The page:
Kickstarter Campaigns Have Costs, Too
Crowd-sourced funding through Kickstarter has been all the rage in the video game community lately, ever since Double Fine Productions broke records and pulled down more than $3.3 million in its campaign to make Double Fine Adventure.
But a successful funding campaign on Kickstarter doesn’t necessarily mean free money, as one developer discovered. For War Balloon Games, the $37,000 it raised on Kickstarter went pretty fast, and the developer said it spent $10,000 of the pull just printing posters and t-shirts and shipping them to donors to fulfill the prizes they earned for giving.
As Develop reports, War Balloon said it lost another $2,000 or so to PayPal transactions that didn’t go through or were canceled for whatever reason. After that, both PayPal and Kickstarter take their cuts, amounting to about $3,000. Slicing off $10,000 for prizes lowered the total to about $22,000.
From the remaining money, the company said $6,000 went to developing music for the game, $2,000 to creating art for posters used to market it, $1,000 went to iPads to develop it, $4,000 was for legal costs and $3,000 to exhibit at PAX East. Remove all those expenses and the Kickstarter money left for just game development was only about $6,000.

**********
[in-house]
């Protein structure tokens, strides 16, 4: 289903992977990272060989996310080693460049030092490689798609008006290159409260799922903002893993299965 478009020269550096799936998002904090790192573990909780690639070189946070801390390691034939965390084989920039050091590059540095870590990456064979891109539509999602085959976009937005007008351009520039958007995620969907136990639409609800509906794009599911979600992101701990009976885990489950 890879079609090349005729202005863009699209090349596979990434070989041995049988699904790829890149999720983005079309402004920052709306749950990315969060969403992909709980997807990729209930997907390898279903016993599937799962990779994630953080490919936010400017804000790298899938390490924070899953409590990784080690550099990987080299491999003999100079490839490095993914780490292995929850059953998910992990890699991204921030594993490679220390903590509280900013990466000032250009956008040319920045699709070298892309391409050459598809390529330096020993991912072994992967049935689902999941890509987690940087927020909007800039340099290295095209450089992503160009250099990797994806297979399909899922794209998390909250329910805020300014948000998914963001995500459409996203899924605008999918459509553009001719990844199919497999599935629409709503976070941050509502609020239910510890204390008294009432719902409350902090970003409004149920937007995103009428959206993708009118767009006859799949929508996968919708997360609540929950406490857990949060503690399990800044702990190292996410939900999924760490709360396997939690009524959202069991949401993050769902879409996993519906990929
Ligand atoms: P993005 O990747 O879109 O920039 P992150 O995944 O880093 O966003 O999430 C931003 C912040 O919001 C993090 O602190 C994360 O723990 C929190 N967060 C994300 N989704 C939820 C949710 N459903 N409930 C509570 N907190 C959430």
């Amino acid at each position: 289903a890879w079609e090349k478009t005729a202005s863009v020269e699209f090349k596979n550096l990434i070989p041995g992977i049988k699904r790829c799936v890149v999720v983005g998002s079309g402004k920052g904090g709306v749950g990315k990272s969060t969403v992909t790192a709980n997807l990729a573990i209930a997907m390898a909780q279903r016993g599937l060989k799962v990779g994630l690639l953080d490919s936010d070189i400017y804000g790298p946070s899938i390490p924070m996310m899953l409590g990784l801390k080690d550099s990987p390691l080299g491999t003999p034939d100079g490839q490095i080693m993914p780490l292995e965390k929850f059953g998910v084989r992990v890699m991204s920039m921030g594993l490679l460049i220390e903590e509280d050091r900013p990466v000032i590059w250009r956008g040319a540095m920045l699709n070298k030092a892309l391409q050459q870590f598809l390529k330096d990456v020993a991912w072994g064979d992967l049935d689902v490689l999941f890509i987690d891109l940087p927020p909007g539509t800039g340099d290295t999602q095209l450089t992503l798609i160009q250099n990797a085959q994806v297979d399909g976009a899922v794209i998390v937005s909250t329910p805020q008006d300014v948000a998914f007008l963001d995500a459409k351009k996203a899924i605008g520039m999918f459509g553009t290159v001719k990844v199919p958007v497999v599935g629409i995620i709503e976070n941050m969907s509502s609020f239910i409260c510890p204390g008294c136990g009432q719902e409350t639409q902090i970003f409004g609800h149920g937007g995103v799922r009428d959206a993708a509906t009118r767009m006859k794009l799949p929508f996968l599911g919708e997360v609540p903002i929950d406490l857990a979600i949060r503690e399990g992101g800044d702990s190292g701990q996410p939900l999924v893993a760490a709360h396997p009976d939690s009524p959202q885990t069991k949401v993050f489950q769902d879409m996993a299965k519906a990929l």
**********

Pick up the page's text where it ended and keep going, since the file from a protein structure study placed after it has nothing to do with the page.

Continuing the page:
Still, War Balloon said its game, Star Command, wouldn’t be possible without Kickstarter, and donors were generous enough that the project pulled in $37,000 when it had initially asked for only $20,000. Still, it’s a sobering lesson to learn that while Kickstarter is a big deal for a lot of game developers, it’s not just a golden ticket for making stuff — it also has its own rules and limitations.